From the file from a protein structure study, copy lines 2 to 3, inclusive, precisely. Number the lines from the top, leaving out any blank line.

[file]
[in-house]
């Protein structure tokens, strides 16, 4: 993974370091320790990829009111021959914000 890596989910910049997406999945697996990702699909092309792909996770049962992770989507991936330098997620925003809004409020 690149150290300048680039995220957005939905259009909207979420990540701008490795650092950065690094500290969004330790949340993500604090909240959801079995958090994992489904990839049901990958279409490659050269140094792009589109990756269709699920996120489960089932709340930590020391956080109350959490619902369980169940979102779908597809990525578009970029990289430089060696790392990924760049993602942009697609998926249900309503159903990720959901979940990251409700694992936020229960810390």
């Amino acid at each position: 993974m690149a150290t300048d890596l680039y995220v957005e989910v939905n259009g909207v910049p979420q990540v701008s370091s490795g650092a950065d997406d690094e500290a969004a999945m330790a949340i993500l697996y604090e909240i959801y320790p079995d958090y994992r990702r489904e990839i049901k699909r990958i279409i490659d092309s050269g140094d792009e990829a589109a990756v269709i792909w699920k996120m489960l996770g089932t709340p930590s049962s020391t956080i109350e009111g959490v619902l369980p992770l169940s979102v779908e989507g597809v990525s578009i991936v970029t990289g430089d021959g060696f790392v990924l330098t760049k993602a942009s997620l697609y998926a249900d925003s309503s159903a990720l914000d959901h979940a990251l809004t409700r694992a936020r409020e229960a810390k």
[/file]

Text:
């Protein structure tokens, strides 16, 4: 993974370091320790990829009111021959914000 890596989910910049997406999945697996990702699909092309792909996770049962992770989507991936330098997620925003809004409020 690149150290300048680039995220957005939905259009909207979420990540701008490795650092950065690094500290969004330790949340993500604090909240959801079995958090994992489904990839049901990958279409490659050269140094792009589109990756269709699920996120489960089932709340930590020391956080109350959490619902369980169940979102779908597809990525578009970029990289430089060696790392990924760049993602942009697609998926249900309503159903990720959901979940990251409700694992936020229960810390």
């Amino acid at each position: 993974m690149a150290t300048d890596l680039y995220v957005e989910v939905n259009g909207v910049p979420q990540v701008s370091s490795g650092a950065d997406d690094e500290a969004a999945m330790a949340i993500l697996y604090e909240i959801y320790p079995d958090y994992r990702r489904e990839i049901k699909r990958i279409i490659d092309s050269g140094d792009e990829a589109a990756v269709i792909w699920k996120m489960l996770g089932t709340p930590s049962s020391t956080i109350e009111g959490v619902l369980p992770l169940s979102v779908e989507g597809v990525s578009i991936v970029t990289g430089d021959g060696f790392v990924l330098t760049k993602a942009s997620l697609y998926a249900d925003s309503s159903a990720l914000d959901h979940a990251l809004t409700r694992a936020r409020e229960a810390k």